Vinyl Crowdfunding Site Hifidelics Readies First Projects, Seeks Feedback

Hifi-logo-type Hifidelics is a crowdfunding and fan feedback startup for vinyl album releases currently in beta. Unnlike sites that  just focus on the fundraising process, Hifidelics will also physically produce and distribute funded releases. I spoke with Hifidelics founder Erik Peterson recently about his newly launched site and his plans to release vinyl albums with a focus on rock, hip hop and electronica.

Hifidelics emerged, in part, from Peterson's previous project PLUGO.LA, a social network and digital marketplace for indie musicians and fans. Unfortunately, PLUGO.LA was launched just in time for our most recent economic collapse that led to its demise though the site remains online.

But Hifidelics also results from Peterson's growing feeling that digital downloads do not seem as meaningful as physical products which can be held in one's hands and evoke deeper memories and responses.  So, in addition to funding records, he hopes to encourage fan involvement, via feedback about specific projects, and to sell an experience of being part of an artist's work beyond the purchase of an album.

Current terms and guidelines are available for those who are considering this approach. Funding is limited to the design and production of the album and artists must record the album themselves. In addition, artists are expected to conceptualize an album design, ideally along with their fans, that will then be realized by a professional designer.

The Hifidelics homepage currently features a number of example projects. Clicking through takes you to an individual project page which includes a basic presentation, a journal to share updates about the project, space for feedback, bio and recognition of supporters.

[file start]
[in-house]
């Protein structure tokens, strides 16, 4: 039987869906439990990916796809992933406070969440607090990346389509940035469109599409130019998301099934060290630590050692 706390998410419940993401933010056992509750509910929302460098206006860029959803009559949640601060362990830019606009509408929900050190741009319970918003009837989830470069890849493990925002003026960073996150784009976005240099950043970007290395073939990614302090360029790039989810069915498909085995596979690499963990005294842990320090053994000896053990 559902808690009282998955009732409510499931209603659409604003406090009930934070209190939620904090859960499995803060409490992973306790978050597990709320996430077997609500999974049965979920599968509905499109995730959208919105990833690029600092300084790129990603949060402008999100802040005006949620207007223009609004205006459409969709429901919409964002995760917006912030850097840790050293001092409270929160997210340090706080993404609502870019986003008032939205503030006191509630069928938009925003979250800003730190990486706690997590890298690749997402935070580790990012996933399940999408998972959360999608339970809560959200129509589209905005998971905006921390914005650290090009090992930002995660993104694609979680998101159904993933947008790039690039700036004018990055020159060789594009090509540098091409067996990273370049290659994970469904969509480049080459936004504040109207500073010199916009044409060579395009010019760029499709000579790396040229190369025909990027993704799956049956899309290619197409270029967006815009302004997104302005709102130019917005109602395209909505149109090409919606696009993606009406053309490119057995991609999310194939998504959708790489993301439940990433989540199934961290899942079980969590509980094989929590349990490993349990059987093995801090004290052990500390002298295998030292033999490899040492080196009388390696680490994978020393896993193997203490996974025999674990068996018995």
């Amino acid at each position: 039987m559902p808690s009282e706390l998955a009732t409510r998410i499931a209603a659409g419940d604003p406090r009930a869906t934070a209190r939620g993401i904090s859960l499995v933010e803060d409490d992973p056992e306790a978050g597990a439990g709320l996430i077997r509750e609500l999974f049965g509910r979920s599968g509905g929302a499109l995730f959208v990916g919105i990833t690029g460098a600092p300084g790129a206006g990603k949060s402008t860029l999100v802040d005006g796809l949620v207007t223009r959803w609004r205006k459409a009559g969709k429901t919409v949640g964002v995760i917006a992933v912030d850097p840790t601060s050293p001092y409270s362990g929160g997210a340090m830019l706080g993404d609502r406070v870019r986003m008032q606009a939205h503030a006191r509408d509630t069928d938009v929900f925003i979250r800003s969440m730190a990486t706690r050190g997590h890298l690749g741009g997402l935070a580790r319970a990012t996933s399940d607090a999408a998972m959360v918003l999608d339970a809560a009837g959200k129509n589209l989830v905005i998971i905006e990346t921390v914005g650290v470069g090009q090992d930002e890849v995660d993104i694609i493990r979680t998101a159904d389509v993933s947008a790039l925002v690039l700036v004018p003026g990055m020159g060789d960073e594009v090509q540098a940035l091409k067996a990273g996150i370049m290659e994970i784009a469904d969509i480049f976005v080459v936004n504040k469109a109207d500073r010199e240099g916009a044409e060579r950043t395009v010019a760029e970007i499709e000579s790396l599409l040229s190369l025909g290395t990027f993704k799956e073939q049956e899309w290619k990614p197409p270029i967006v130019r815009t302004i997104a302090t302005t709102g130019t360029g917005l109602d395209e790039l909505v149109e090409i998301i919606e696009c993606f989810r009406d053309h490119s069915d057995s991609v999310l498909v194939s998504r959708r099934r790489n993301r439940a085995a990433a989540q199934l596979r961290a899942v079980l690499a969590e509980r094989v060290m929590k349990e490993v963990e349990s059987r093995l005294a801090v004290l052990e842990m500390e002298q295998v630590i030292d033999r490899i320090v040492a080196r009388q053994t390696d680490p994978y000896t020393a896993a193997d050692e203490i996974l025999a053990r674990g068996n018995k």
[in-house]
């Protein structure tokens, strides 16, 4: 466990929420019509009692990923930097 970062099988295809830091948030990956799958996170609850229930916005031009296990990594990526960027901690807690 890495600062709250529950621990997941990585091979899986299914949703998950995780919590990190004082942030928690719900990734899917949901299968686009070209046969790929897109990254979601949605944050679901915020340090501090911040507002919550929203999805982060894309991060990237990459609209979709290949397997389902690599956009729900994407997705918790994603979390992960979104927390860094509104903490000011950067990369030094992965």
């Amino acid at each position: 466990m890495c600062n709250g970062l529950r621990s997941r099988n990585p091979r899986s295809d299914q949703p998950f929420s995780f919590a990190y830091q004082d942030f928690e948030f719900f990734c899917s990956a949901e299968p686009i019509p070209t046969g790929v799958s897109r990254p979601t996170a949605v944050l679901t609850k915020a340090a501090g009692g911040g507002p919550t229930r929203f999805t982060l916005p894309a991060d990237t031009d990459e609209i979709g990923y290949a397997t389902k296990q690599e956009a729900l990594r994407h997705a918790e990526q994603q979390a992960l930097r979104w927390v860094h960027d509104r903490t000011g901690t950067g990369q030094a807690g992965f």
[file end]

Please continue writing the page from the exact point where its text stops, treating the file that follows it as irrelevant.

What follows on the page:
Given the newly public nature of Hifidelics, Peterson would greatly appreciate receiving feedback on his approach from musicians and music fans via the feedback and support tab found on each page of the site. If you're interested in this unique approach to crowdfunding, now is an excellent moment to share your perspective.

I should point out that Peterson toured with a band and had a small record label in the 90's before getting into online marketing. PLUGO.LA and Hifidelics are actually his second and third web projects. He started with a web experiment called Jamphetamines which was a video sharing site for indie musicians from which he also learned quite a bit.

Hypebot contributor Clyde Smith is a freelance writer and blogger. He is currently relaunching Flux Research to pursue his long-standing obsession with web business models. To suggest music services and related topics for review at Hypebot, please contact: clyde(at)fluxresearch(dot)com.

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  1. Site design looks amateurish and, hence, does not inspire a lot of trust. Feedback? Start a kickstarter campaign to raise money to hire a proper design team to build the site :).

  2. Are you kidding? How could HypeBot stoop so low as to cover this – the website looks like two 10-year-olds made it for a school project.

  3. I think the issue of design is paramount in any web project. I’ve noticed that people are often dismissive of well grounded projects that aren’t well-designed and big up projects that look great but don’t have too much to offer.
    So, despite the widely heralded startup philosophy of “launch early, launch often” and “if it works perfectly you’ve waited too long to launch,” I think design is a key issue for early success.

  4. Thanks for checking out the site, guys! I realize it isn’t top notch design. We have actually been tweaking design as we go along (you should have seen version one). However, we spent months on the coding it’s very professional. If you can temporarily “pardon our dust”, I’d love to hear your feedback on what we’re doing or any constructive criticism.

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